This is chapter 6 of Keeping House: A Litany of Everyday Life and is about Food to Eat.
"Food is so daily".
And because of that, it has a lot of significance to us as human being. In the Bible, food is the occasion of the first sin, and food also becomes intrinsically connected with our salvation, prefigured in the Passover meal and in the manna in the desert, and then in the feeding of the five thousand, and finally coming to full significance in Jesus's declaration that He is the Bread of Life. We are called upon as Christians to "feed the hungry"
This chapter is divided up into four aspects of food -- the eating of it, the food itself, the preparation of it, and who we eat with. Since I have been up in Alaska visiting my mom I have been comparing how flexible and yet continuous these things are.
My mom likes to have things nice -- not rigidly perfect, just pretty nice. She uses line-dried cotton or linen tablecloths and cloth placemats and napkins. When I first came up here, since we were both ladies and we both eat fairly simply, we set out very simple meals three times a day. But she has a lot of habits that keep even simple meals a ceremonial and pleasant occasion. We set the table, we moved the food from cooking dish to serving dish, and we sat down to say a grace and eat. My mom watches the news before dinner but always turns off the TV before sitting down to eat. We make sure to have prepared a balance of fruit and vegetables, a wholegrain food and some meat or cheese or eggs. We usually prepare the meals together, dividing up the little tasks.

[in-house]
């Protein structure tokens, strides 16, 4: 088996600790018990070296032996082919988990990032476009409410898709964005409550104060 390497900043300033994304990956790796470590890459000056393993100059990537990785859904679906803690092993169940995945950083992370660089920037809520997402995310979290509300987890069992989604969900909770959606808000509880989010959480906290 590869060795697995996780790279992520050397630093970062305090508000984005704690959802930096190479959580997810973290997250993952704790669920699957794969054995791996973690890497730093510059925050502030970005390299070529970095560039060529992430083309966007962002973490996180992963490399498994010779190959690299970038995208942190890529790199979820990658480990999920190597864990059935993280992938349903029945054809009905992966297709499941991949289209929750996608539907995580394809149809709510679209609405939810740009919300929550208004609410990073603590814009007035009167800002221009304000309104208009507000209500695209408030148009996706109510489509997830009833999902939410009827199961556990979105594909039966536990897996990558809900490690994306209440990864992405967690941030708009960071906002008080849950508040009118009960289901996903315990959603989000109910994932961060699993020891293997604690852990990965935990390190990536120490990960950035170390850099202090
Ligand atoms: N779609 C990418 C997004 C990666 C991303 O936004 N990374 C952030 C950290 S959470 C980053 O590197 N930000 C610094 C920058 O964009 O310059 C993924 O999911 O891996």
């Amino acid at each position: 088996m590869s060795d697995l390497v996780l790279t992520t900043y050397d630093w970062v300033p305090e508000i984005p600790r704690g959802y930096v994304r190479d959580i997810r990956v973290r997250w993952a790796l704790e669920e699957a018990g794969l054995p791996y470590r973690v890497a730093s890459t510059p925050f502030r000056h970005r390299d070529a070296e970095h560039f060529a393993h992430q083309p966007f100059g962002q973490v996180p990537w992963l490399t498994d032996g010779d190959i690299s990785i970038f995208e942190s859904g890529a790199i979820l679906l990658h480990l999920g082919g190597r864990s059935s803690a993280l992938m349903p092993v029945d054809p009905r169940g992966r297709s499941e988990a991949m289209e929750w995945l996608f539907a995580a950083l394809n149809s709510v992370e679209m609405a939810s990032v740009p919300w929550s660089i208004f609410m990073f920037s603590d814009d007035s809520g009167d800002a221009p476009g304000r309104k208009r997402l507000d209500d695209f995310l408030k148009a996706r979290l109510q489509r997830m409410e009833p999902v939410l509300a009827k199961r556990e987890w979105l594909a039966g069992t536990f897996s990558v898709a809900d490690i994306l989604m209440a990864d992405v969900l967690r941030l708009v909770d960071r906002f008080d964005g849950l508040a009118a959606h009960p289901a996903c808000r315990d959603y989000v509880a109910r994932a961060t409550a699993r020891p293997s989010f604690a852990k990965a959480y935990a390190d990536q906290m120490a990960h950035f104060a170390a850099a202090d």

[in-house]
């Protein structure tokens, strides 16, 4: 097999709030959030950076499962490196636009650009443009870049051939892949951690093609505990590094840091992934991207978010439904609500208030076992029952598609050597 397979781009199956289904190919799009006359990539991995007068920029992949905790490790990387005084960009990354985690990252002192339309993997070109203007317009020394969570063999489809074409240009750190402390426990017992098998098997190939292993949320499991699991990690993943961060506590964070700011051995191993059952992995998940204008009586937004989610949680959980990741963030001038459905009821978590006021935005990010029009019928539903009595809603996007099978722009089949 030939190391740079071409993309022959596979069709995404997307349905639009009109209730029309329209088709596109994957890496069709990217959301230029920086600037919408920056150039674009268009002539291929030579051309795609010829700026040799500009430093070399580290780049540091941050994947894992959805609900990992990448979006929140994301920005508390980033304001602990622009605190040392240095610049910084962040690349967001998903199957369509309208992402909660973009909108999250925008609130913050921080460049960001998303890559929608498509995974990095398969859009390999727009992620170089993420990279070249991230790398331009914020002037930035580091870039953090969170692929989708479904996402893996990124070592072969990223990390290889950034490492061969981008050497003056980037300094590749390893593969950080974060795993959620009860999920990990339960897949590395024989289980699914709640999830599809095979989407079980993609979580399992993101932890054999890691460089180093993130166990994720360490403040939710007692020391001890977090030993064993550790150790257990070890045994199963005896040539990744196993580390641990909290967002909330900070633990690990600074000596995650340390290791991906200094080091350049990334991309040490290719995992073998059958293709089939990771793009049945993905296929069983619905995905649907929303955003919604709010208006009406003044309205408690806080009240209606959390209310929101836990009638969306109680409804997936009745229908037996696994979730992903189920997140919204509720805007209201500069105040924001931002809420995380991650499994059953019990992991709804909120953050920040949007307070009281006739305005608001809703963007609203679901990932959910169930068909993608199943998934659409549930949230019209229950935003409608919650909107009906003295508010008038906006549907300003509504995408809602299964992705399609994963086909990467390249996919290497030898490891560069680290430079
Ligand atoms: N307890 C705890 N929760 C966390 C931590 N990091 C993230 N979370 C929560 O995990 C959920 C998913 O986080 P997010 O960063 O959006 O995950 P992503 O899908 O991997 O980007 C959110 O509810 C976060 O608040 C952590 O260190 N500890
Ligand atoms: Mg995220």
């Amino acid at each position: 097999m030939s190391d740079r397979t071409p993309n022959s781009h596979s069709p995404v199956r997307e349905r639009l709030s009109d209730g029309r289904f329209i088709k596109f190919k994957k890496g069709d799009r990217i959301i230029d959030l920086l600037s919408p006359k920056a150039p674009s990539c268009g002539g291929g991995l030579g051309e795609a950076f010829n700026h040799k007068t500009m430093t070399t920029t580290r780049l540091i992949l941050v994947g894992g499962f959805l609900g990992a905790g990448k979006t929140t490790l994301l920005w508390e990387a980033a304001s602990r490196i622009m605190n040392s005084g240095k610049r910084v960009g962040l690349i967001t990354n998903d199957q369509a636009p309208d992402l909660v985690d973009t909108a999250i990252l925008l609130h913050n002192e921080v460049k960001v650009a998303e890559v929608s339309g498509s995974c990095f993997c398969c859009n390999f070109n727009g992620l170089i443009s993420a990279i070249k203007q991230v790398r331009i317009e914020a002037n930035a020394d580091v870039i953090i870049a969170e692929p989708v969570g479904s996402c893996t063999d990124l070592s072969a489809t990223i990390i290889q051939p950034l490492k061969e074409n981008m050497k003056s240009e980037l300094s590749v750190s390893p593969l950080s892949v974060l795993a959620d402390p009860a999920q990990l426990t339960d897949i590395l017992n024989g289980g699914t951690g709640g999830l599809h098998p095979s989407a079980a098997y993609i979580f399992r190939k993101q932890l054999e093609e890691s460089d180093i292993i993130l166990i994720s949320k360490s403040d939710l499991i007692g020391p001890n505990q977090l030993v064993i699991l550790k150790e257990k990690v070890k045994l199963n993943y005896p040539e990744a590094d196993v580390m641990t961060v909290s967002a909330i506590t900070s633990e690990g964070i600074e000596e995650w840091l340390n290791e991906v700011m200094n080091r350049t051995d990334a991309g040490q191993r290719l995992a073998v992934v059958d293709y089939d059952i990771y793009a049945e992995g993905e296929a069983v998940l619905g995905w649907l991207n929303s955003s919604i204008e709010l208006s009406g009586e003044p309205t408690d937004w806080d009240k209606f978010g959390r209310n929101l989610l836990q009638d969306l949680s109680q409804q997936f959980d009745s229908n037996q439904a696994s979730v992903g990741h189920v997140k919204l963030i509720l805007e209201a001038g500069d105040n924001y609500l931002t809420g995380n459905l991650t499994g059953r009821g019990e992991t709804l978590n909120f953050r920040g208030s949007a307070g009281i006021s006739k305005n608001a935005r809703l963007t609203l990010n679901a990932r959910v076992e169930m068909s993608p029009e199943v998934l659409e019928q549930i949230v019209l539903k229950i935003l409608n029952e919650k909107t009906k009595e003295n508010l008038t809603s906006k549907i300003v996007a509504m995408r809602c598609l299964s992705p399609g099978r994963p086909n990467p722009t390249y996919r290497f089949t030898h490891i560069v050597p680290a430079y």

In contrast, my boys' apartment in Eugene doesn't yet have a regular table and meals have to be plentiful and are often much less ceremonious. They often eat in or around the kitchen and we use that chance to talk and sort of interact.
And I noticed that when my brother showed up here, things were varied again. My brother loves to cook (who knew?) and so he politely holds on to the kitchen proceedings and gets everything set up and prepared before calling us to eat. Since he's a pastor he has often been reading a Psalm or improvising a grace since he showed up.
What I am thinking is that food, its preparation and what it is and who serves it, and how it is served and eaten, are a very interesting mixture of individuality and commonality. You probably can get a better idea of a family or society culture by watching how the meal is prepared and served and eaten, than almost any other way.
Meals are also a kind of teaching and learning through action. But it's not the directly didactic kind of teaching; it's more like a teaching by participation.
So, perhaps a good time to reflect on meals you have partaken of in past years, what they said about what was going on, how these occasions look in your own family, and what you would like them to look like. Since it's the New Year, it's a good time to reflect on your systems and what direction you want them to go in. Any other reflections or rabbit trails on this chapter would also be welcome!